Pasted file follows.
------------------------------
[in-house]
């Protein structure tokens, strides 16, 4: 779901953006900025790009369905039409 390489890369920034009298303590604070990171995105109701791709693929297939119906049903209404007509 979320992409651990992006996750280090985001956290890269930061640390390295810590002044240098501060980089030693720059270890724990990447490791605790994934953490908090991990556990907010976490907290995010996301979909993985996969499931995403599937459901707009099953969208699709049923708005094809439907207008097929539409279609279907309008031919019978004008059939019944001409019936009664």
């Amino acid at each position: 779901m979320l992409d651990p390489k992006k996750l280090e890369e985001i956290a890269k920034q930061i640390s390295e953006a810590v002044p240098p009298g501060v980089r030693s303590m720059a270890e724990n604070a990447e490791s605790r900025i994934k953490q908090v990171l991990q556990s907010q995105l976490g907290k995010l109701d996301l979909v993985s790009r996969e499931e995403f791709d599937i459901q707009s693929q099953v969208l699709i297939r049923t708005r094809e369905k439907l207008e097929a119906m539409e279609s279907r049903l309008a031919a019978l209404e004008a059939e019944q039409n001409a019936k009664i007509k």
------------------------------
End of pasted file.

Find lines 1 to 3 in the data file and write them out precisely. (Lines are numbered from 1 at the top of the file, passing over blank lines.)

[in-house]
């Protein structure tokens, strides 16, 4: 779901953006900025790009369905039409 390489890369920034009298303590604070990171995105109701791709693929297939119906049903209404007509 979320992409651990992006996750280090985001956290890269930061640390390295810590002044240098501060980089030693720059270890724990990447490791605790994934953490908090991990556990907010976490907290995010996301979909993985996969499931995403599937459901707009099953969208699709049923708005094809439907207008097929539409279609279907309008031919019978004008059939019944001409019936009664």
């Amino acid at each position: 779901m979320l992409d651990p390489k992006k996750l280090e890369e985001i956290a890269k920034q930061i640390s390295e953006a810590v002044p240098p009298g501060v980089r030693s303590m720059a270890e724990n604070a990447e490791s605790r900025i994934k953490q908090v990171l991990q556990s907010q995105l976490g907290k995010l109701d996301l979909v993985s790009r996969e499931e995403f791709d599937i459901q707009s693929q099953v969208l699709i297939r049923t708005r094809e369905k439907l207008e097929a119906m539409e279609s279907r049903l309008a031919a019978l209404e004008a059939e019944q039409n001409a019936k009664i007509k």